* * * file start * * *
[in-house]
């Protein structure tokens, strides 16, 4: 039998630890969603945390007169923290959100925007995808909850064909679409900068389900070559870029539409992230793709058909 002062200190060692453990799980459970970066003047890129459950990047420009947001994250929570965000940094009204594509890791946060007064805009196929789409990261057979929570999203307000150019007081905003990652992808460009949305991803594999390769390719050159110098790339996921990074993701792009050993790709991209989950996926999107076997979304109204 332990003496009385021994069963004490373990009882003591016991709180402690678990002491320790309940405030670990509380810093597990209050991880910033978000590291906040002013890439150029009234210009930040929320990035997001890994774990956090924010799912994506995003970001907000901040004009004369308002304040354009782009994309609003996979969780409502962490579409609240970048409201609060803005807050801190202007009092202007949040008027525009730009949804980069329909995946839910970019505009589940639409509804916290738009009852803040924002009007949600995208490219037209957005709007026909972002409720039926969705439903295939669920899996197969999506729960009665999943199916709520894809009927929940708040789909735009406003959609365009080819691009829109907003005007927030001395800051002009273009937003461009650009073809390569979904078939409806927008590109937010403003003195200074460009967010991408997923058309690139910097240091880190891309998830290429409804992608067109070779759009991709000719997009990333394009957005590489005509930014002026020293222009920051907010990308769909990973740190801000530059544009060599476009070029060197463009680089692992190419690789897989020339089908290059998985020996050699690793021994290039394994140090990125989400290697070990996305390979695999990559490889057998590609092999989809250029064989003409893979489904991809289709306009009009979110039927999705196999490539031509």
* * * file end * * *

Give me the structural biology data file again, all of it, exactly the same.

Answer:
[in-house]
């Protein structure tokens, strides 16, 4: 039998630890969603945390007169923290959100925007995808909850064909679409900068389900070559870029539409992230793709058909 002062200190060692453990799980459970970066003047890129459950990047420009947001994250929570965000940094009204594509890791946060007064805009196929789409990261057979929570999203307000150019007081905003990652992808460009949305991803594999390769390719050159110098790339996921990074993701792009050993790709991209989950996926999107076997979304109204 332990003496009385021994069963004490373990009882003591016991709180402690678990002491320790309940405030670990509380810093597990209050991880910033978000590291906040002013890439150029009234210009930040929320990035997001890994774990956090924010799912994506995003970001907000901040004009004369308002304040354009782009994309609003996979969780409502962490579409609240970048409201609060803005807050801190202007009092202007949040008027525009730009949804980069329909995946839910970019505009589940639409509804916290738009009852803040924002009007949600995208490219037209957005709007026909972002409720039926969705439903295939669920899996197969999506729960009665999943199916709520894809009927929940708040789909735009406003959609365009080819691009829109907003005007927030001395800051002009273009937003461009650009073809390569979904078939409806927008590109937010403003003195200074460009967010991408997923058309690139910097240091880190891309998830290429409804992608067109070779759009991709000719997009990333394009957005590489005509930014002026020293222009920051907010990308769909990973740190801000530059544009060599476009070029060197463009680089692992190419690789897989020339089908290059998985020996050699690793021994290039394994140090990125989400290697070990996305390979695999990559490889057998590609092999989809250029064989003409893979489904991809289709306009009009979110039927999705196999490539031509």